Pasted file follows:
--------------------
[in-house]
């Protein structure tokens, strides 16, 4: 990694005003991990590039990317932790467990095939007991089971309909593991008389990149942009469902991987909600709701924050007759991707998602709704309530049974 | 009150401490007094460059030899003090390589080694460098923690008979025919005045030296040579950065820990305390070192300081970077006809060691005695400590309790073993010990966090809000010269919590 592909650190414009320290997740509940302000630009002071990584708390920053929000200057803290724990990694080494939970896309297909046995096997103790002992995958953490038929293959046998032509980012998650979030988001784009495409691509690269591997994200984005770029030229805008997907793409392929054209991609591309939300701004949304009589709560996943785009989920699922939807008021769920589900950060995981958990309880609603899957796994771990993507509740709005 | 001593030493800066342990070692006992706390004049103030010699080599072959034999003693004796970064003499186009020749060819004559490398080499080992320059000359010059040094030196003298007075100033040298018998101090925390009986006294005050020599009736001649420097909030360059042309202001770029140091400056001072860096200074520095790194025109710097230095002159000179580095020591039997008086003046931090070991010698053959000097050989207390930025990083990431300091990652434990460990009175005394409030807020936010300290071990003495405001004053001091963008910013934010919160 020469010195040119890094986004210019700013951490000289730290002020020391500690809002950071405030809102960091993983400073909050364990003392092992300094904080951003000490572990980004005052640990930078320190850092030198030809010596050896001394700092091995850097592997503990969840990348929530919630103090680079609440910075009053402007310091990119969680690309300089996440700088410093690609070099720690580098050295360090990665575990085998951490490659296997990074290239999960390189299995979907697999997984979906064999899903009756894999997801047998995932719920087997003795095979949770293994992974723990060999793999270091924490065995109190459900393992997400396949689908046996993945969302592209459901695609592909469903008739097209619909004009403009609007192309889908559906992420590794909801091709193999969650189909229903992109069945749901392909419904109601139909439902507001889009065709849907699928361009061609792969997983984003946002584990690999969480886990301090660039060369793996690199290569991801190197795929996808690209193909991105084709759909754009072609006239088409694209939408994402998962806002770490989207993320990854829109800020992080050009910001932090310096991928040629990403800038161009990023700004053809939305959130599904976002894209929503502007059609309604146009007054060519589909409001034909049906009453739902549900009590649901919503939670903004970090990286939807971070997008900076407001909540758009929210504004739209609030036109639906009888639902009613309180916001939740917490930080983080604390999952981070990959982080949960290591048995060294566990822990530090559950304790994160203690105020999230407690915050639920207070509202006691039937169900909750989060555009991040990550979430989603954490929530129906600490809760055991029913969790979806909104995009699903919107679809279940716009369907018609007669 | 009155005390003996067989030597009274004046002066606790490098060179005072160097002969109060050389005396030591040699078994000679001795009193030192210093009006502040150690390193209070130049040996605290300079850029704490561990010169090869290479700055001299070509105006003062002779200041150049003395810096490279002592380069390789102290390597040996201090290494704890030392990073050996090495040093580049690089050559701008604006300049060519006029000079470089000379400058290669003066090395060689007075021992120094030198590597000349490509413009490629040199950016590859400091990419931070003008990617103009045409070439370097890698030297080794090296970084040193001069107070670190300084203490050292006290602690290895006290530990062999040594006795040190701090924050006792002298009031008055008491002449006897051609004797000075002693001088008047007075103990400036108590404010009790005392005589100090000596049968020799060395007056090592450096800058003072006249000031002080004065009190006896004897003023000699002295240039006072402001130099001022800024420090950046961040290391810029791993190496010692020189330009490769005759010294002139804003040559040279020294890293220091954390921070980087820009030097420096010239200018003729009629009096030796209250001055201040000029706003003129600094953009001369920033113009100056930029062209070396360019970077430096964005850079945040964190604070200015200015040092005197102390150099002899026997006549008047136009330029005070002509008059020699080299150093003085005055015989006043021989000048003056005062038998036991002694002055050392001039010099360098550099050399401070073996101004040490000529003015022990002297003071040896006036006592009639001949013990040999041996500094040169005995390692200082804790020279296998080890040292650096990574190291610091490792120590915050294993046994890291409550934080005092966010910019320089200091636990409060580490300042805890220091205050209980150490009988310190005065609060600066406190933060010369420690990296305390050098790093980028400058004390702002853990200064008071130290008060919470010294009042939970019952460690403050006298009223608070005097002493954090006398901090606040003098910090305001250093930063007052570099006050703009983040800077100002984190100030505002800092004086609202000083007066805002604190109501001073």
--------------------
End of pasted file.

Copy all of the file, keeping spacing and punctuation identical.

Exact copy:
[in-house]
């Protein structure tokens, strides 16, 4: 990694005003991990590039990317932790467990095939007991089971309909593991008389990149942009469902991987909600709701924050007759991707998602709704309530049974 | 009150401490007094460059030899003090390589080694460098923690008979025919005045030296040579950065820990305390070192300081970077006809060691005695400590309790073993010990966090809000010269919590 592909650190414009320290997740509940302000630009002071990584708390920053929000200057803290724990990694080494939970896309297909046995096997103790002992995958953490038929293959046998032509980012998650979030988001784009495409691509690269591997994200984005770029030229805008997907793409392929054209991609591309939300701004949304009589709560996943785009989920699922939807008021769920589900950060995981958990309880609603899957796994771990993507509740709005 | 001593030493800066342990070692006992706390004049103030010699080599072959034999003693004796970064003499186009020749060819004559490398080499080992320059000359010059040094030196003298007075100033040298018998101090925390009986006294005050020599009736001649420097909030360059042309202001770029140091400056001072860096200074520095790194025109710097230095002159000179580095020591039997008086003046931090070991010698053959000097050989207390930025990083990431300091990652434990460990009175005394409030807020936010300290071990003495405001004053001091963008910013934010919160 020469010195040119890094986004210019700013951490000289730290002020020391500690809002950071405030809102960091993983400073909050364990003392092992300094904080951003000490572990980004005052640990930078320190850092030198030809010596050896001394700092091995850097592997503990969840990348929530919630103090680079609440910075009053402007310091990119969680690309300089996440700088410093690609070099720690580098050295360090990665575990085998951490490659296997990074290239999960390189299995979907697999997984979906064999899903009756894999997801047998995932719920087997003795095979949770293994992974723990060999793999270091924490065995109190459900393992997400396949689908046996993945969302592209459901695609592909469903008739097209619909004009403009609007192309889908559906992420590794909801091709193999969650189909229903992109069945749901392909419904109601139909439902507001889009065709849907699928361009061609792969997983984003946002584990690999969480886990301090660039060369793996690199290569991801190197795929996808690209193909991105084709759909754009072609006239088409694209939408994402998962806002770490989207993320990854829109800020992080050009910001932090310096991928040629990403800038161009990023700004053809939305959130599904976002894209929503502007059609309604146009007054060519589909409001034909049906009453739902549900009590649901919503939670903004970090990286939807971070997008900076407001909540758009929210504004739209609030036109639906009888639902009613309180916001939740917490930080983080604390999952981070990959982080949960290591048995060294566990822990530090559950304790994160203690105020999230407690915050639920207070509202006691039937169900909750989060555009991040990550979430989603954490929530129906600490809760055991029913969790979806909104995009699903919107679809279940716009369907018609007669 | 009155005390003996067989030597009274004046002066606790490098060179005072160097002969109060050389005396030591040699078994000679001795009193030192210093009006502040150690390193209070130049040996605290300079850029704490561990010169090869290479700055001299070509105006003062002779200041150049003395810096490279002592380069390789102290390597040996201090290494704890030392990073050996090495040093580049690089050559701008604006300049060519006029000079470089000379400058290669003066090395060689007075021992120094030198590597000349490509413009490629040199950016590859400091990419931070003008990617103009045409070439370097890698030297080794090296970084040193001069107070670190300084203490050292006290602690290895006290530990062999040594006795040190701090924050006792002298009031008055008491002449006897051609004797000075002693001088008047007075103990400036108590404010009790005392005589100090000596049968020799060395007056090592450096800058003072006249000031002080004065009190006896004897003023000699002295240039006072402001130099001022800024420090950046961040290391810029791993190496010692020189330009490769005759010294002139804003040559040279020294890293220091954390921070980087820009030097420096010239200018003729009629009096030796209250001055201040000029706003003129600094953009001369920033113009100056930029062209070396360019970077430096964005850079945040964190604070200015200015040092005197102390150099002899026997006549008047136009330029005070002509008059020699080299150093003085005055015989006043021989000048003056005062038998036991002694002055050392001039010099360098550099050399401070073996101004040490000529003015022990002297003071040896006036006592009639001949013990040999041996500094040169005995390692200082804790020279296998080890040292650096990574190291610091490792120590915050294993046994890291409550934080005092966010910019320089200091636990409060580490300042805890220091205050209980150490009988310190005065609060600066406190933060010369420690990296305390050098790093980028400058004390702002853990200064008071130290008060919470010294009042939970019952460690403050006298009223608070005097002493954090006398901090606040003098910090305001250093930063007052570099006050703009983040800077100002984190100030505002800092004086609202000083007066805002604190109501001073």